Let's take something like the number of known defects in a product. Most software projects track their defects using some kind of defect management tool.  Therefore, a team could know that they have, say 100 known issues with a certain product.   This is their "position".

Is this good?  Is this bad?  Is action required to address this fact? Often, someone will make a gut call at this point and say that it is either "fine" or "bad" and try to make a change.  I would argue that change is premature at this point.  As a team, having 10 defects or 100 doesn't tell you if you're in trouble.

Smarter teams will say:

"Aha!  We should track our defect rate instead!"  

Indeed, tracking your defect rate is the next step.  Take a certain fixed time period, say a scrum iteration, and track the number of defects fixed and new ones discovered to see the total number of open defects at the end of each iteration.  This is called the team's velocity.  In the example above, the team with only 10 defects could be accumulating new ones at a rate of 10 per iteration, and the team with 100 could be decreasing them at a rate of 10 per iteration.

Clearly that means the team that's bringing defects down instead of up is the team on the better course, right?   Maybe not.

The final step is to track your acceleration.  This is looking how the defect rate changes over time.  The team with a defect rate of +10 per iteration could be learning, thus, the following iteration be at +8 defects, then only +6, etc.  While the team at -10 per iteration could be slowing down, thus be fixing 8, then only 6, then -4, etc.  

This number is either plus or minus 2 defects per iteration per iteration (2 defects/iteration^2).  This is the team's acceleration, and this is the number that should be looked at most by the team's leader.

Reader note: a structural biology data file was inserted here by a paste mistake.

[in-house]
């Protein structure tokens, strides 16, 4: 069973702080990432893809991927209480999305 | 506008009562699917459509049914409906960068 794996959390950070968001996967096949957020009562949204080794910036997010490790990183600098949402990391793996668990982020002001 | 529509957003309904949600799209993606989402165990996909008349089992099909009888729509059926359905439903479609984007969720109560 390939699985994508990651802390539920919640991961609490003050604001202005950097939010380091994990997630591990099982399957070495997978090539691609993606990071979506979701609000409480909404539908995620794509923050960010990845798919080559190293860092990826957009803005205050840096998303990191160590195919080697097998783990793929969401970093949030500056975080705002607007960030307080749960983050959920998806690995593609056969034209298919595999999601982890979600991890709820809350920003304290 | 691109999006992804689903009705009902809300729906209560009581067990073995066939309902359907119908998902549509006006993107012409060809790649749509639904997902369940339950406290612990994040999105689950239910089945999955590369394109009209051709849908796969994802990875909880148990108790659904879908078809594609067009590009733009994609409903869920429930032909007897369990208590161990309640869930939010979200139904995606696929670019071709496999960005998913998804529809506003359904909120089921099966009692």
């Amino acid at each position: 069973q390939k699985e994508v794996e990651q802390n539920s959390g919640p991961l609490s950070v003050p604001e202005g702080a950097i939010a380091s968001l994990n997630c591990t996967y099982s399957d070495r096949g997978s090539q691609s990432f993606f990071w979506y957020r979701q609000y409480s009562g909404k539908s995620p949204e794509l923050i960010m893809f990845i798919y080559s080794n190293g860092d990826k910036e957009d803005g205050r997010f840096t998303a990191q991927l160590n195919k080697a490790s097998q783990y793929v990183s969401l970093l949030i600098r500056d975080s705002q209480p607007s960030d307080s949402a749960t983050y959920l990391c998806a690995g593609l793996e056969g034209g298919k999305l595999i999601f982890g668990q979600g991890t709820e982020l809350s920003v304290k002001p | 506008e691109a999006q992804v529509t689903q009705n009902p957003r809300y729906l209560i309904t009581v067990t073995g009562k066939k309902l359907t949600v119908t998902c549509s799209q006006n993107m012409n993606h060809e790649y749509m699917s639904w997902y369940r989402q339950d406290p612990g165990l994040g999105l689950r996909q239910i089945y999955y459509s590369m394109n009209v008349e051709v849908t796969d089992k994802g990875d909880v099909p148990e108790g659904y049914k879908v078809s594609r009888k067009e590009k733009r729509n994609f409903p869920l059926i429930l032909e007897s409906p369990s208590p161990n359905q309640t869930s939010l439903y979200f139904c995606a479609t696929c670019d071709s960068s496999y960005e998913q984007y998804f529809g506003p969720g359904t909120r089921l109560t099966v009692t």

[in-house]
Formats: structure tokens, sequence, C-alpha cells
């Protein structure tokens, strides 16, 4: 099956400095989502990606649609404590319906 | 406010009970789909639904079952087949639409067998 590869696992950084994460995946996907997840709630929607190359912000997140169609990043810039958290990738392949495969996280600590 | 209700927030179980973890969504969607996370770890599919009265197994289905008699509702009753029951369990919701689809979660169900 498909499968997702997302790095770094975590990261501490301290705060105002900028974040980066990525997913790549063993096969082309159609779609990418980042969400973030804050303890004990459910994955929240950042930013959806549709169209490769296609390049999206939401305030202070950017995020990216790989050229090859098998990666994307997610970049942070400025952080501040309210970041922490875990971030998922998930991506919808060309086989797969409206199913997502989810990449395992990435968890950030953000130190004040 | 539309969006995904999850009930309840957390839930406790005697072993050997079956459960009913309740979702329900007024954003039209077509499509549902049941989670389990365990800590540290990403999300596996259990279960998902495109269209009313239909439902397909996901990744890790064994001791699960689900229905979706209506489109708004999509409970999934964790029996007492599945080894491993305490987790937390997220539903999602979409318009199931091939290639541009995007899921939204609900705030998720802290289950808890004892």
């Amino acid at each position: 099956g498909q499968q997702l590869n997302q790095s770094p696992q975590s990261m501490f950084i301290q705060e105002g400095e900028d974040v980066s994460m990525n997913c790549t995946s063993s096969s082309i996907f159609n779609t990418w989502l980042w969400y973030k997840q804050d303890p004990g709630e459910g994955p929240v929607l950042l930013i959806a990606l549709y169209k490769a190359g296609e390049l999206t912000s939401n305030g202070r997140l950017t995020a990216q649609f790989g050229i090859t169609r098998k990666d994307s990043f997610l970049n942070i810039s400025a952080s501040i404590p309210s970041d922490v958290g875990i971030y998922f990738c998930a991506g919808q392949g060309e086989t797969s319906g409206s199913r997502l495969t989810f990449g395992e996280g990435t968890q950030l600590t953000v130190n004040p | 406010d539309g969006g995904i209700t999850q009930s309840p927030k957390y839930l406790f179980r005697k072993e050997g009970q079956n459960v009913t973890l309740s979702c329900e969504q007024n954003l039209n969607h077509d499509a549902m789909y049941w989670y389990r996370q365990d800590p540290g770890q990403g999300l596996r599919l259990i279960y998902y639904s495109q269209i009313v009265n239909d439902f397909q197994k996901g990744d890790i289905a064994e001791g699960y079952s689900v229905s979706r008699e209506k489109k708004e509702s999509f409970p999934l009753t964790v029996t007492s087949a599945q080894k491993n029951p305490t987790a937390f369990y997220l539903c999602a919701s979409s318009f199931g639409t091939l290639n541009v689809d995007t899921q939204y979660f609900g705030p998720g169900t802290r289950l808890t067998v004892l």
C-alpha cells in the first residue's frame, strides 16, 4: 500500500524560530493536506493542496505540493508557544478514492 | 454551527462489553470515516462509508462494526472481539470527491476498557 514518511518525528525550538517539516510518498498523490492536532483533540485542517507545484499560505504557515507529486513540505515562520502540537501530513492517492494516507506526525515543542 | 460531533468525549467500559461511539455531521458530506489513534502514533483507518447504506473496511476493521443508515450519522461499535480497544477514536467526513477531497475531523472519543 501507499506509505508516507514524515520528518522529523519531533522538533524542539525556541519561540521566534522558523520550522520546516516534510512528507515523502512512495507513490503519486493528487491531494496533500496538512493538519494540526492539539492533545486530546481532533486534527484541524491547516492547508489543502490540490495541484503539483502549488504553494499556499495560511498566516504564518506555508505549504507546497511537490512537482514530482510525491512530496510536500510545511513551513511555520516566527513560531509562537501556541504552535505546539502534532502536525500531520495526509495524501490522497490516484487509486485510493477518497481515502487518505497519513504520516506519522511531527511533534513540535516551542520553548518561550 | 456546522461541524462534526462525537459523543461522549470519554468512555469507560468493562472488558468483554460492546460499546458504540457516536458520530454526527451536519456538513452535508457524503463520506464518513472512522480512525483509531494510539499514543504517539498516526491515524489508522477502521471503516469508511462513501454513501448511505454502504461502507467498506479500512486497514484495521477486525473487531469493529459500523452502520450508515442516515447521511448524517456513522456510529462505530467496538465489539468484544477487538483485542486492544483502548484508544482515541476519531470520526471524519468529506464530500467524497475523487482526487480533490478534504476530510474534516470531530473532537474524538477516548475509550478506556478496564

Learning will always impact position and velocity.  Spending time learning will slow a team down in the short term, but acceleration, measured over a long period of time, is the surest sign of a team that's learning or not.

A team that's not only able to adjust their position, but also control their velocity, is the kind of team that you most want to encourage. Changes that affect acceleration are powerful tools as they can have drastic impact on velocities over time.  Likewise, they can serve as early warning indicators as slowing velocity can be seen far before a project gets into visible trouble.

Friday
Aug162013

Audio Book - Notes to a Software Team Leader, Now Available

Good news everyone !

After more than a year in the making, the text version of my book for team leaders is in final production stages, and the audio version is now already available.

You can purchase the audio book in this link, or on Audible.com 

I had it professionally narrated, and I think this book has some sound advice that will actually help you at work.

The Audio book contains 4 hours of professionally narrated audio in 31 chapters. Here`s a sample from chapter 1:

 

 

The audio will be available in several formats:

  1. Separate Chapter Based mp3s
  2. An .m4b file playable as an ITunes Audio Book

All these will be included in the zip file that you get upon purchase if you get it at gumroad.com (audible has their own format which is not DRM free I'm afraid).

I hope you enjoy it. I know I never have enough time to read all the books I want, so I`m happy that this book`s content lends itself to an audio format, that one can listen to in the car or in a gym.

If you have any comments or feedback, please let me know in the comments :)

 

Roy

Thursday
Jun202013